Just before Co-operatives United, The Co-operative Group published a graphic novel about the Rochdale Pioneers, and art panels from the book are displayed in the exhibition hall.  And this evening, I’ll be attending the world premiere of a feature film about the Pioneers, starring some well-known UK actors.

All this augurs well for our movement – slowly but surely, we are seeing the genesis of a co-op culture.  Now all we need is our own version of “Solidarity Forever”.

— Donna Balkan

In praise of people’s history

30 Oct

Co-operators gathered at the People’s History Museum to get to know each other, visit the exhibits and hear speeches by Co-ops UK’s Ed Mayo and the ICA’s Dame Pauline Green.

Back home in Canada, there has been some controversy about the federal government’s recent decision to rename the Canadian Museum of Civilization the Canadian Museum of History.  There are some who fear a purely historical museum would forego the anthropological focus that has made the museum so popular; others are concerned that it will focus on wars, industry and big-P politics: areas that have historically been the preserve of men and the ruling classes.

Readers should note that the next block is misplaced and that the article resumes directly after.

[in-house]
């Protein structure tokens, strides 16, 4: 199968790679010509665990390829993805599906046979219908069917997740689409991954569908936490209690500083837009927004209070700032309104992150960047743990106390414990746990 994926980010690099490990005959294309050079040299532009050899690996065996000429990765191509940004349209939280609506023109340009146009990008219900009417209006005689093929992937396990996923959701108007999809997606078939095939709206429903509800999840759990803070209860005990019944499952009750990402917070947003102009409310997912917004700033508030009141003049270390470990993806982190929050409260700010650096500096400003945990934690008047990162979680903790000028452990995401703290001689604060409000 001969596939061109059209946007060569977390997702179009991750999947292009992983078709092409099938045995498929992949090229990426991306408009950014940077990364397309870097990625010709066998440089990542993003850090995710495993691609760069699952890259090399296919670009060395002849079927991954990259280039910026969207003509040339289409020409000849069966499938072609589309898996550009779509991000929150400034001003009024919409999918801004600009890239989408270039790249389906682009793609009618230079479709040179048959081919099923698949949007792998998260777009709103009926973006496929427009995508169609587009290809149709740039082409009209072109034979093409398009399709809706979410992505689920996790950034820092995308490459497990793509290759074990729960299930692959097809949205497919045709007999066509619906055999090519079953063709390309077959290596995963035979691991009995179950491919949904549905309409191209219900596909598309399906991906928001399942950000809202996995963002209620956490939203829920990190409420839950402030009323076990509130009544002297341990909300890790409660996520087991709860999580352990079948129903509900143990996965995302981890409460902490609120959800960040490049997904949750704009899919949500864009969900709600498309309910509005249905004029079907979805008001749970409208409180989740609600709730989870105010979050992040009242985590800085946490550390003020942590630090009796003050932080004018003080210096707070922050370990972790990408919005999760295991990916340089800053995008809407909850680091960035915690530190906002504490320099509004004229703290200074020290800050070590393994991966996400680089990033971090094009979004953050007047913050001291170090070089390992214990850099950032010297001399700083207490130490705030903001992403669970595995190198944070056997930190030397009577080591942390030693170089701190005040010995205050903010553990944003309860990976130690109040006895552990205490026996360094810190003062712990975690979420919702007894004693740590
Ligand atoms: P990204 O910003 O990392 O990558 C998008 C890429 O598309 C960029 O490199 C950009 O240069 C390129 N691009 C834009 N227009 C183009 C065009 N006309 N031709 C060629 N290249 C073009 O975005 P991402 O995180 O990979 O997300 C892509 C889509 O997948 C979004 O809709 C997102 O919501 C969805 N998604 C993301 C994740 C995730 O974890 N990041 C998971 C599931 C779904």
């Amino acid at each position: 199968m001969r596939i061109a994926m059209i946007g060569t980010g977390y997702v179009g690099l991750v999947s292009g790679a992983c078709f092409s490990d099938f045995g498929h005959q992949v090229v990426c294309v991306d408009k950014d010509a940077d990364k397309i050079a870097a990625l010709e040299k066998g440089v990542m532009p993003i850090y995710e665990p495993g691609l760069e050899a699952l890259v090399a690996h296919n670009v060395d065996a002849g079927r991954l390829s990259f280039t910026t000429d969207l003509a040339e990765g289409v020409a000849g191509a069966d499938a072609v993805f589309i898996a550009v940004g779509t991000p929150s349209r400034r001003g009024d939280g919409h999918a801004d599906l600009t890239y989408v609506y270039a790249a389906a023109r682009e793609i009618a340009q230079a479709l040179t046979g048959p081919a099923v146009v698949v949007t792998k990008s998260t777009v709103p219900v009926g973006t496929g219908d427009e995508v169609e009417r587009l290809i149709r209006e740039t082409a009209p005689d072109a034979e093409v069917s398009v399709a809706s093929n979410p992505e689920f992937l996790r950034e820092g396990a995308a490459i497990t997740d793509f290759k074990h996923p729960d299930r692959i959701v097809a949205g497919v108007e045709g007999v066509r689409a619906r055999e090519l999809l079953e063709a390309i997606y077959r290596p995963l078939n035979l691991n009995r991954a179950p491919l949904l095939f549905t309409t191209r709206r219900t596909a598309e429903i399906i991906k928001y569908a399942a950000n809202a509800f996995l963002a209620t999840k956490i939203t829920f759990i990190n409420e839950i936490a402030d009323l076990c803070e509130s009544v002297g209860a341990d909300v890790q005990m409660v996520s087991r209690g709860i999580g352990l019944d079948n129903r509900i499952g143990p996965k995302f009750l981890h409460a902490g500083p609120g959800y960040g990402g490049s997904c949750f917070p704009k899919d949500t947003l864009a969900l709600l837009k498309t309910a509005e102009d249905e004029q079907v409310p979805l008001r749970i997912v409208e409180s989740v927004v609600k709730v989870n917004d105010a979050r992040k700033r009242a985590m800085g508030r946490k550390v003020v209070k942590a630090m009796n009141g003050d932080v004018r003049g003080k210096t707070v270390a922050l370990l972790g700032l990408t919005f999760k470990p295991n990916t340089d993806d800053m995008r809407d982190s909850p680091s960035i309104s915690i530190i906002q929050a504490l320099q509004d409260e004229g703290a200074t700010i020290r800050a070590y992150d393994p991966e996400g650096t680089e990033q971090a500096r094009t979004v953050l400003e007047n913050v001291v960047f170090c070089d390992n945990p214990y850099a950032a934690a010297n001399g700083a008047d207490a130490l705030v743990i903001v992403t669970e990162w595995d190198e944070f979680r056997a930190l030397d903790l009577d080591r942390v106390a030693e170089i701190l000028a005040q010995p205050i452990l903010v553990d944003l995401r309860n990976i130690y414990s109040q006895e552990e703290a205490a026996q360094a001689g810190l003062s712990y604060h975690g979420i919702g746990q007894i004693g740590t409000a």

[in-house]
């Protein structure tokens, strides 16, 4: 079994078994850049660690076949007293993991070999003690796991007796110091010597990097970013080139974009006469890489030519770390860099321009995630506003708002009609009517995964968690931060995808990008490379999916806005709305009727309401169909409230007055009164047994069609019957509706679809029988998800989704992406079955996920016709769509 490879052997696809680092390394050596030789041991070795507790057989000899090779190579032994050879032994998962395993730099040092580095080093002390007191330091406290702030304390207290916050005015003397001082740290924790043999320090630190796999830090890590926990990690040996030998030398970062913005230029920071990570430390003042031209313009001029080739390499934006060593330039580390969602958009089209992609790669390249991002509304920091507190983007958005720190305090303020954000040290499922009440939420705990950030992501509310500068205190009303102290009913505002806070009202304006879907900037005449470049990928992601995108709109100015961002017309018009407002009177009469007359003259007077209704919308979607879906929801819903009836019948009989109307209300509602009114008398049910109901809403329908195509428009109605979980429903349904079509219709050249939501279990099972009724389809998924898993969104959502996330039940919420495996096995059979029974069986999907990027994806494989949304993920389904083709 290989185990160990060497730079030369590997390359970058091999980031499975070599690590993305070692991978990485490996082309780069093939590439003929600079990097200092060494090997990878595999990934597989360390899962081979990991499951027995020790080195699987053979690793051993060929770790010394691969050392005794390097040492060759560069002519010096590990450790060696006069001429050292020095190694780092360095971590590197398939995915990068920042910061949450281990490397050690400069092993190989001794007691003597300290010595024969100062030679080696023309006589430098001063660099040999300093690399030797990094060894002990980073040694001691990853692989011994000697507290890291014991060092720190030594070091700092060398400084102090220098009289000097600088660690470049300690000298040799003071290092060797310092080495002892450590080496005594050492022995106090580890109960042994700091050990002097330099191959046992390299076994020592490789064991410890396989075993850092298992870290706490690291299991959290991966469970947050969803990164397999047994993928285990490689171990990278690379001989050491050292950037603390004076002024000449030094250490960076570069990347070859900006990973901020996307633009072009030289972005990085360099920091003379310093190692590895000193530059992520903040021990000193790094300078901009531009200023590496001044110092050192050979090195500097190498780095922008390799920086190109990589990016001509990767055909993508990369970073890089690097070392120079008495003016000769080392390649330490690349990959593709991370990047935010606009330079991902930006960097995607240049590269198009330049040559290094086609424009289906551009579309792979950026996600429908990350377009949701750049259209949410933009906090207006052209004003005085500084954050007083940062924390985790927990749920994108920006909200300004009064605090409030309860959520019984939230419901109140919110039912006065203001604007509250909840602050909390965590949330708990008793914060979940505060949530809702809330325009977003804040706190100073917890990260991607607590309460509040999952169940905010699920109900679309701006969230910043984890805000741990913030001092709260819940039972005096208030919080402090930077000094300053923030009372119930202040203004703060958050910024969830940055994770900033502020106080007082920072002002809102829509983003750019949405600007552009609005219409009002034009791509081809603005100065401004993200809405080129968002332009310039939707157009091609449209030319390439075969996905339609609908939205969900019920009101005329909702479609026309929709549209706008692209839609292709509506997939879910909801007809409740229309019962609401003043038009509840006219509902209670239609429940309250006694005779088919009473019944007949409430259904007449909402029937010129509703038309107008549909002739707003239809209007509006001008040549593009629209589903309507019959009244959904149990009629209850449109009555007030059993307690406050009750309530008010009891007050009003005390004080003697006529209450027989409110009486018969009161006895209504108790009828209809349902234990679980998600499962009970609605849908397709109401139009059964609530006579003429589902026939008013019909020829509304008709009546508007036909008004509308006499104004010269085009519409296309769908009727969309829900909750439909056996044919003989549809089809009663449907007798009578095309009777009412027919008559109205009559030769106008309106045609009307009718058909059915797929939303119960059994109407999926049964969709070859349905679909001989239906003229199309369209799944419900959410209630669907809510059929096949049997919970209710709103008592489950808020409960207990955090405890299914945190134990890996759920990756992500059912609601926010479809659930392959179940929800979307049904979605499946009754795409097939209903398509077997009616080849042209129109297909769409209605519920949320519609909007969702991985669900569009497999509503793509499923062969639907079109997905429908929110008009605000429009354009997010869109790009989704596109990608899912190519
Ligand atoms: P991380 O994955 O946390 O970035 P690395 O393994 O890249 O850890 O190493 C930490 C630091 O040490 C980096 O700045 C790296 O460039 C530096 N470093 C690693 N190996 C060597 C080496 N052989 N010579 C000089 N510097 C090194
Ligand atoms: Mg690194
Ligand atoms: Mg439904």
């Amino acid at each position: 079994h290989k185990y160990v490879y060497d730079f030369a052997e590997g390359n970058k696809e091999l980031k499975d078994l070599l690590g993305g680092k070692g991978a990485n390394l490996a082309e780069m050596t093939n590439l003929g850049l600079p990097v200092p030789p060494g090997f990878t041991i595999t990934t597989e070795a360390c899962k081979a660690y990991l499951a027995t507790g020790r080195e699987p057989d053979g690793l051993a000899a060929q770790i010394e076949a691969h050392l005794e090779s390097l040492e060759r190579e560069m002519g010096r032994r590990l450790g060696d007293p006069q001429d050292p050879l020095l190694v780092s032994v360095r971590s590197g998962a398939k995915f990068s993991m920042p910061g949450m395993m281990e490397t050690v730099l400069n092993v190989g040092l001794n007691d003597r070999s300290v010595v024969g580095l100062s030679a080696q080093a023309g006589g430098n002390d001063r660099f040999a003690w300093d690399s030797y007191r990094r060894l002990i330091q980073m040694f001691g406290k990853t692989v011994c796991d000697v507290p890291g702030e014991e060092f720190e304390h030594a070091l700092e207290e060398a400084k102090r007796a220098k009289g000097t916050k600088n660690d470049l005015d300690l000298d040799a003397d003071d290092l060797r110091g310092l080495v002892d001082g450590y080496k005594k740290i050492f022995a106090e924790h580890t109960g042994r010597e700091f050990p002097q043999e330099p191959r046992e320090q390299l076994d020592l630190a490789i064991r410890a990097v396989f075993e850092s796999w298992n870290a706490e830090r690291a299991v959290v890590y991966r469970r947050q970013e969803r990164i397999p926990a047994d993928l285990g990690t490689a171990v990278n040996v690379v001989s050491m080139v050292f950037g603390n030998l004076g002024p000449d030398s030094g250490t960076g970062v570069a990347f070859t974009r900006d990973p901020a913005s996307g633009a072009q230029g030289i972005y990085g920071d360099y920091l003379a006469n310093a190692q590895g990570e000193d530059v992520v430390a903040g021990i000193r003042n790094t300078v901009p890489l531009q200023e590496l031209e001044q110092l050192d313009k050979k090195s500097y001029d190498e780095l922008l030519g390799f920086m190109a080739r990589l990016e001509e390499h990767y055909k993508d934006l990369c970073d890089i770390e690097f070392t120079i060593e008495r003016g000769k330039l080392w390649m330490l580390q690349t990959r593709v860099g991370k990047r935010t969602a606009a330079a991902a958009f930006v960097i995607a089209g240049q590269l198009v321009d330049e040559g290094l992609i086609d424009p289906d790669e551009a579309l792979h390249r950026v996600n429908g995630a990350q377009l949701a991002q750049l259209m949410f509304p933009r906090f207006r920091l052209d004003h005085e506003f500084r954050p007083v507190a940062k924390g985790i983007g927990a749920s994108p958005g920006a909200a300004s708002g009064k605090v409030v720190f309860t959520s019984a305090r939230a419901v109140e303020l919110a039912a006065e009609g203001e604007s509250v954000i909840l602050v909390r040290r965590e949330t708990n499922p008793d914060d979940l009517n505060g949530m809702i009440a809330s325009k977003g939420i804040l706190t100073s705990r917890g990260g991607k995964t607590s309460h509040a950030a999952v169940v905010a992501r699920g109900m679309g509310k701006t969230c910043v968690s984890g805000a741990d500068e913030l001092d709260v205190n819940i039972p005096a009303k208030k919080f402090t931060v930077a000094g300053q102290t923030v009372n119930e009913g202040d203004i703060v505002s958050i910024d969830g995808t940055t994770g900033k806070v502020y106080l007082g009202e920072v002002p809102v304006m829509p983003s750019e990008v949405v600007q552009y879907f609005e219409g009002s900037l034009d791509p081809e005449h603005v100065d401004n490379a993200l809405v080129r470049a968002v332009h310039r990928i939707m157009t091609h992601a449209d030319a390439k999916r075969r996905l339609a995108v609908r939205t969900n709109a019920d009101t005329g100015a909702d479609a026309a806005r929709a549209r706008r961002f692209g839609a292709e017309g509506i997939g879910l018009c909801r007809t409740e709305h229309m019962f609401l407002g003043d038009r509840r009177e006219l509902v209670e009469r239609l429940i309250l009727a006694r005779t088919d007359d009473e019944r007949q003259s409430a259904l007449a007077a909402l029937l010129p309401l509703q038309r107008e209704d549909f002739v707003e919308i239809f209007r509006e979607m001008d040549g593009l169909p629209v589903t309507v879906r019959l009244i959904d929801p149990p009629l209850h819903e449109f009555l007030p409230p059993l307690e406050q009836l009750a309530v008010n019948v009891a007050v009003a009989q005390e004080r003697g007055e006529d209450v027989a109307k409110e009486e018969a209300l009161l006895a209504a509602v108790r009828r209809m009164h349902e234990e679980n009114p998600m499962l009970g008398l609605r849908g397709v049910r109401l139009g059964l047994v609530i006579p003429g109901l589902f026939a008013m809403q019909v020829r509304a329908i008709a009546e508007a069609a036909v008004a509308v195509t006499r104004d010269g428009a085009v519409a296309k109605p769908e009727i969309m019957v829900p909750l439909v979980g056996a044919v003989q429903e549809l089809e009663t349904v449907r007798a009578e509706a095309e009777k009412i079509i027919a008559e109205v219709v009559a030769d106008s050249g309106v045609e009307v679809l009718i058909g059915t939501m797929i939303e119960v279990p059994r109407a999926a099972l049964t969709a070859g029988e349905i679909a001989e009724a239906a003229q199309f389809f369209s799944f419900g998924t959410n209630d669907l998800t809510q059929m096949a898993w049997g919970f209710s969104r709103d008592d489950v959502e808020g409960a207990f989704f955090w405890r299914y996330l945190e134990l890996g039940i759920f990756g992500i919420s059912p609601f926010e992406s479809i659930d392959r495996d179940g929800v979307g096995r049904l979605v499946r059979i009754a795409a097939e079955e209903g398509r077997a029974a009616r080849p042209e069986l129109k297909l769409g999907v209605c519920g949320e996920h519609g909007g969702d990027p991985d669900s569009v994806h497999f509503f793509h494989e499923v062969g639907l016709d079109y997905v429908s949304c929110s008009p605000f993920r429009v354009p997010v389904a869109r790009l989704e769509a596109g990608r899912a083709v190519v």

But what it it were to become a museum of people’s history: one that focuses on things like the women’s suffrage movement,  the fight for a minimum wage,  and the joining of people together to form co-operatives?

Sound farfetched?  Not in Manchester, home to the People’s History Museum and the site of tonight’s Co-operatives United welcome reception.

It was an appropriate venue in a city that has been pivotal to so many social movements over the years.  The museum’s political perspective was clearly somewhere on the left (the museum cafe even calls itself “The Left Bank”), and many of the exhibits focused on the labour movement. As one UK co-operator told me, “That’s Manchester. You probably wouldn’t have this in London.”